Trees are dying at more than twice the rate they were just a few decades ago, and rising temperatures is most likely to blame, according to a new report published in Science by federal scientists working with the U.S. Geologic Survey.
The death rate is not limited to a single species or region, but was described as "pervasive" across all forest types, all elevations, in trees of all sizes. Pines, firs, hemlocks and other kinds of trees all showed the same "worrying" decline.
The end result could be "substantial changes in Western forests," according to the report's lead co-author, Phil van Mantgem. Think more wildfires, fewer wildlife species and forests as sources of the atmospheric carbon that causes global warming, not sinks.
In other words, the very problem causing these trees to die will be enhanced by the fact of their dying. That, folks, is what scientists cause a positive feedback loop, and it's one of the most terrifying aspects of global warming. Force too many of these feedback loops, and you get a runaway global warming scenario that no carbon taxes or energy efficiency improvements will counteract.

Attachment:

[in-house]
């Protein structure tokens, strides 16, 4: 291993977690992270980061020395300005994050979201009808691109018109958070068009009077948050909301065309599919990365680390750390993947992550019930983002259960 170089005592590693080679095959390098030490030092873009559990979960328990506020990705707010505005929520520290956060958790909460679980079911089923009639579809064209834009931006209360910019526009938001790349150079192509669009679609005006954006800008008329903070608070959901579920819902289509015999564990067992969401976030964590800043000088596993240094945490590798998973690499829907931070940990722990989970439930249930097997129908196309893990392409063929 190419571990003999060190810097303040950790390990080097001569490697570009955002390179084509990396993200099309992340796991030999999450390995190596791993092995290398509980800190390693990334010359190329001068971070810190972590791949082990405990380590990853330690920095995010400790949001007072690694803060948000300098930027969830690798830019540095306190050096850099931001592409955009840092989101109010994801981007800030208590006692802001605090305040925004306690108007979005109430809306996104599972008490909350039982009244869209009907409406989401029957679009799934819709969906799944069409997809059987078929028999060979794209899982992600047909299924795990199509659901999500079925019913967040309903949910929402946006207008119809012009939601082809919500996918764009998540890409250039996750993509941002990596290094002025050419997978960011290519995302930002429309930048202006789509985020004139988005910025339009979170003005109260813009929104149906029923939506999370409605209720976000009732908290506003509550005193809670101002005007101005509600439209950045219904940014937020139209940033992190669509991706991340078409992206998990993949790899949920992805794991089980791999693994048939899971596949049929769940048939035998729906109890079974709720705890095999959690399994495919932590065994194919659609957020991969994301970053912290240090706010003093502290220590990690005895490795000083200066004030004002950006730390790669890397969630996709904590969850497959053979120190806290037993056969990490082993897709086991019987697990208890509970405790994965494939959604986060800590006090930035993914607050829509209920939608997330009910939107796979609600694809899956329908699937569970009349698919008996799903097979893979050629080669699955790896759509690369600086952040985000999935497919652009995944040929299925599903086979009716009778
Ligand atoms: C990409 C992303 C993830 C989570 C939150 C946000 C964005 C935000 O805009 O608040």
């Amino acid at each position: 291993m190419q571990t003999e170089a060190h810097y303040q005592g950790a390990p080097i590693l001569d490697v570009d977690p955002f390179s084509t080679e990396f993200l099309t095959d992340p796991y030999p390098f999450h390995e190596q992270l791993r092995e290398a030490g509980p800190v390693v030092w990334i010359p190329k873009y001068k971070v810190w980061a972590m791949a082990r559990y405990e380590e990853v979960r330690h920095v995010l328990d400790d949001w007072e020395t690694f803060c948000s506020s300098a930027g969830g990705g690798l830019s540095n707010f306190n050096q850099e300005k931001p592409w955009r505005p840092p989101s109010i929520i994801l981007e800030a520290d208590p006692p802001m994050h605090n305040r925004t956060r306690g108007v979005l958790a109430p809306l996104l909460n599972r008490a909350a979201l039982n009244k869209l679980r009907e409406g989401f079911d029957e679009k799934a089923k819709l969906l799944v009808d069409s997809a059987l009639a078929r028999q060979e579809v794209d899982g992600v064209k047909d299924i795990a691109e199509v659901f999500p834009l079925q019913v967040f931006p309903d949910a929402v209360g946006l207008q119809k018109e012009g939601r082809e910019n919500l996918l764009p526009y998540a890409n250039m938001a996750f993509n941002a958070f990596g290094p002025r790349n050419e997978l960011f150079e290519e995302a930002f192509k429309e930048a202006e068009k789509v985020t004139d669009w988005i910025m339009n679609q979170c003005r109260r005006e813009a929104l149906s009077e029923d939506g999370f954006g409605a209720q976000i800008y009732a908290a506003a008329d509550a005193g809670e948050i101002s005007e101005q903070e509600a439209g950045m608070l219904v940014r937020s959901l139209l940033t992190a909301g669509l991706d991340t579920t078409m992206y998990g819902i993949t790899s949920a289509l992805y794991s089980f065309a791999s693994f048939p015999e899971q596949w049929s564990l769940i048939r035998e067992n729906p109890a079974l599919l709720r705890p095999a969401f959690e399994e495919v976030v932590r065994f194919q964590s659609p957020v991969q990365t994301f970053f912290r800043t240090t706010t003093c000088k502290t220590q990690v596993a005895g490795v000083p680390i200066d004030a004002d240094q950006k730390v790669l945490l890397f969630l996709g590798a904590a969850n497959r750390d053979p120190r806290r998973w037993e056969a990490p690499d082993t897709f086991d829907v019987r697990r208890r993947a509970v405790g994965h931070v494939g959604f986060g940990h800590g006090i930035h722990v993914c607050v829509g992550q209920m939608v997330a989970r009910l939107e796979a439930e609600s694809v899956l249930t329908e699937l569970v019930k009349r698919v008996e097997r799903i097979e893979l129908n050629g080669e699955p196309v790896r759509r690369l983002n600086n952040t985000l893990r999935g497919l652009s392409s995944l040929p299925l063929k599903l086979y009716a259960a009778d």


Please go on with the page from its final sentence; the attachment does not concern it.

In this case, the feeback is very tangible: Forests lose trees faster than they grow back.
And it all traces back to global warming, which in the West has resulted in a 1-degree temperature increase over recent decades -- enough to cause a longterm reduction in the snowpack, increase the length of the summer drought and create conditions hospitable to pests like the bark beetle. Those conditions, in turn, are stressing trees.
"Tree death rates are like interest on a bank account - the effects compound over time," making forests susceptible to "sudden, extensive die-back," Nate Stephenson, the lead co-author, said in a prepared statement. "That," he said, "may be our biggest concern. Is the trend we're seeing a prelude to bigger, more abrupt changes to our forests?"
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